Proposed California Constitutional Amendment For The Right To Organize And Negotiate With Employers
Topics: Union-Management Relations
Last week, Senate Constitutional Amendment 7 (“SCA 7”) passed the California Senate Labor Committee. This provision, if placed before the voters and passed, would add Section 1.5 to Article XIV of the California Constitution. Specifically, SCA 7 would add to the California Constitution that Californians have the right to join a union and to negotiate with their employers, through their legally chosen representative, to protect their economic well-being and safety at work. It would also prohibit, after January 1, 2023, the passing of any statute or ordinance that interferes with or diminishes the right of employees to organize and bargain collectively over their wages, hours, and other terms and conditions of employment and workplace safety.
Because it proposes a change to the state constitution, SCA 7 will require the approval of two-thirds of the members in each chamber before it is placed on the statewide ballot, potentially in the March 2024 statewide primary election.
SCA 7, which was authored by Senator Thomas J. Umberg (D-Santa Ana), and currently has a large number of co-authors, is jointly sponsored by the State Building and Construction Trades Council, the California Labor Federation, and California Superintendent of Public Instruction, Tony Thurmond. SCA 7, if passed, would add California to the five other states (New York, Hawaii, Missouri, New Jersey, and Illinois) that protect worker collective bargaining rights in their state constitutions.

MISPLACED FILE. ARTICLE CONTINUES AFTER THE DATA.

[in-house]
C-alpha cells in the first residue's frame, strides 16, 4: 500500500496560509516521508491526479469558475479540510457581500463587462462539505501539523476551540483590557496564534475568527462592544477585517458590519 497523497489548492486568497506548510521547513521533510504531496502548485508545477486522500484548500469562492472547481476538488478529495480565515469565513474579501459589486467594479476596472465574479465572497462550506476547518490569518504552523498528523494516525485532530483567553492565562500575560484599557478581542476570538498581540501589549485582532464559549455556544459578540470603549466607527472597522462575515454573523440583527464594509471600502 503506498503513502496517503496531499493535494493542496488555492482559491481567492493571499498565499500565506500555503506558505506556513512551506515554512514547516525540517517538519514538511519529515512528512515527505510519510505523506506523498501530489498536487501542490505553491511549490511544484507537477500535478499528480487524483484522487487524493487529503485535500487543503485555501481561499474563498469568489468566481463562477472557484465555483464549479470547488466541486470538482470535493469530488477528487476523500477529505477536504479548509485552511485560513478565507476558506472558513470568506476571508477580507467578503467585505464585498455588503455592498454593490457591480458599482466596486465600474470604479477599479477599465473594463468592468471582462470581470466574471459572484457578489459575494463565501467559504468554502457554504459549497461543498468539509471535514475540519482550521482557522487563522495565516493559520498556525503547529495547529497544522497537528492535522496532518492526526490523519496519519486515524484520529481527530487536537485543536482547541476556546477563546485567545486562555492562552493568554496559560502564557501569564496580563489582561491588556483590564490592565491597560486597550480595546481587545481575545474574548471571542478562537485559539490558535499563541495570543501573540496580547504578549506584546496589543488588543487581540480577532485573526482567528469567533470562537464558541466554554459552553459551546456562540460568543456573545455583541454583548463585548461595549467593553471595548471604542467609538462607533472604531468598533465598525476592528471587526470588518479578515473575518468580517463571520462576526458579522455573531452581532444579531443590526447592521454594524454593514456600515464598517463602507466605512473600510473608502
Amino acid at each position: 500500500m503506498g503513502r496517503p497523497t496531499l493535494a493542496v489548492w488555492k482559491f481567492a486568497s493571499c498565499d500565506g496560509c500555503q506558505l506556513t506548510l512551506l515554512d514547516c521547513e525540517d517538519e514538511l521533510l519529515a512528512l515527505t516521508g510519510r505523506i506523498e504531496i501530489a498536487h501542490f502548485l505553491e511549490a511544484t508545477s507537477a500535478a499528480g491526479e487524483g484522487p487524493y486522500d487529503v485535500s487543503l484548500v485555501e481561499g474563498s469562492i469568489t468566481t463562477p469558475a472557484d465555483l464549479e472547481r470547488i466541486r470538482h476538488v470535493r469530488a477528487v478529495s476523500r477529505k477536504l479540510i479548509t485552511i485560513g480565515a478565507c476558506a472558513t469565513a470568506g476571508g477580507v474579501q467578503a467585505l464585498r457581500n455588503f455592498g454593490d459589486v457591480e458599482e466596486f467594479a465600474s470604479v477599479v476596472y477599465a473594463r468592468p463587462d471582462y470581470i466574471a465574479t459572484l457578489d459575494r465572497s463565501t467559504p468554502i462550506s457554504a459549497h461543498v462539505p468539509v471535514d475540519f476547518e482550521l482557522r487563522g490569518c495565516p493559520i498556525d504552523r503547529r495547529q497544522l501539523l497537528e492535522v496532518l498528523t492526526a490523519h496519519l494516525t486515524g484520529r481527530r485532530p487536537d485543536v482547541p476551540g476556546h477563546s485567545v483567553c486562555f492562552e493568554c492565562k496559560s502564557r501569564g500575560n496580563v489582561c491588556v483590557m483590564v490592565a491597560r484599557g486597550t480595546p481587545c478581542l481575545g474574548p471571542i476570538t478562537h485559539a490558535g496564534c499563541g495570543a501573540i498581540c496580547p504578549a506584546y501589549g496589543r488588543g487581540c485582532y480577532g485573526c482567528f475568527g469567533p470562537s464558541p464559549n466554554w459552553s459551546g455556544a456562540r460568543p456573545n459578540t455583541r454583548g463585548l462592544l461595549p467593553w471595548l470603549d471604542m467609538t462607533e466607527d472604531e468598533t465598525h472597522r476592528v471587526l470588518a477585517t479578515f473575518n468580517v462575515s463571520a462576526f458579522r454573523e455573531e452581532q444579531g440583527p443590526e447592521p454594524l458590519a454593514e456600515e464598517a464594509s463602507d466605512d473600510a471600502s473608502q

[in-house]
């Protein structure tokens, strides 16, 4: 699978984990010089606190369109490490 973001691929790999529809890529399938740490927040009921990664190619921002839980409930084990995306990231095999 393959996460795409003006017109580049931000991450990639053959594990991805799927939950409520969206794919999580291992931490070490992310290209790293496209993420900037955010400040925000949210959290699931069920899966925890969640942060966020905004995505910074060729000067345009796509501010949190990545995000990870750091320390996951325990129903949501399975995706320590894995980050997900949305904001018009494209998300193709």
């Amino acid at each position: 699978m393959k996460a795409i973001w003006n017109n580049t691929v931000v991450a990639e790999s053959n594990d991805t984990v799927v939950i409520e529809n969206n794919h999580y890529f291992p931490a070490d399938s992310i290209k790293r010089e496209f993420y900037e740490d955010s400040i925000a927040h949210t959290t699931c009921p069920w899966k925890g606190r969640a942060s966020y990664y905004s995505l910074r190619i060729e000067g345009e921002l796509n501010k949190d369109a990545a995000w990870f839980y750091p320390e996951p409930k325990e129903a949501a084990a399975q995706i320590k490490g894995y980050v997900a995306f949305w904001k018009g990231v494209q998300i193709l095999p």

The California Policy Center, in a letter from Lance Christensen, its Vice President of Government Affairs opposing SCA 7, warned: “If SCA 7 were to become law, union lawyers could argue that a decision to close a school, build a road, deploy police to protect neighborhoods, or improve the state’s infrastructure affects the ‘economic wellbeing’ of state and local workers. Even if voters throw out union-backed officials, their elected replacements would be helpless to change government policy against union demands; the will of employers and employees will be subservient to special interests and California will become the state where democracy goes to die.”
SCA will next be heard in the Senate Committee on Elections and Constitutional Amendments in the coming weeks. We will continue to monitor the developments and report any updates here on our blog. For now, employers should stay tuned and make sure you are subscribed to our California Labor and Employment Law blog HERE to get the most up-to-date information directly to your inbox. If you have questions, contact your CDF attorney, the author of this blog, or any attorney in any one of our five statewide California offices.